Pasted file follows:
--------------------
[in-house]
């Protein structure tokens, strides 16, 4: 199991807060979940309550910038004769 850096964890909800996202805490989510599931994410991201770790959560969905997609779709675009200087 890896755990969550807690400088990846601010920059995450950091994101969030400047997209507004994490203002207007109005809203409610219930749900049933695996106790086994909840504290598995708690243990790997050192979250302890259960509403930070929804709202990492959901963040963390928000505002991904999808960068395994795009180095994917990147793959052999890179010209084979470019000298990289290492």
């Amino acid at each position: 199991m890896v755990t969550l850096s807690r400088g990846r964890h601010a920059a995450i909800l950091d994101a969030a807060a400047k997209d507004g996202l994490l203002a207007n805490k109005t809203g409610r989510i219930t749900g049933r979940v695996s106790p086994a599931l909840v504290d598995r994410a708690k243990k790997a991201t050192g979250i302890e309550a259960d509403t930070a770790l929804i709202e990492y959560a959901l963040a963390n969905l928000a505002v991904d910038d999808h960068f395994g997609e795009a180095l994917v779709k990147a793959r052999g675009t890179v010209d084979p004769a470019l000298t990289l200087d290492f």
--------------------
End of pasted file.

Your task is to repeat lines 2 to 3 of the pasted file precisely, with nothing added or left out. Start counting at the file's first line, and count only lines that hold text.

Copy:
């Protein structure tokens, strides 16, 4: 199991807060979940309550910038004769 850096964890909800996202805490989510599931994410991201770790959560969905997609779709675009200087 890896755990969550807690400088990846601010920059995450950091994101969030400047997209507004994490203002207007109005809203409610219930749900049933695996106790086994909840504290598995708690243990790997050192979250302890259960509403930070929804709202990492959901963040963390928000505002991904999808960068395994795009180095994917990147793959052999890179010209084979470019000298990289290492």
């Amino acid at each position: 199991m890896v755990t969550l850096s807690r400088g990846r964890h601010a920059a995450i909800l950091d994101a969030a807060a400047k997209d507004g996202l994490l203002a207007n805490k109005t809203g409610r989510i219930t749900g049933r979940v695996s106790p086994a599931l909840v504290d598995r994410a708690k243990k790997a991201t050192g979250i302890e309550a259960d509403t930070a770790l929804i709202e990492y959560a959901l963040a963390n969905l928000a505002v991904d910038d999808h960068f395994g997609e795009a180095l994917v779709k990147a793959r052999g675009t890179v010209d084979p004769a470019l000298t990289l200087d290492f």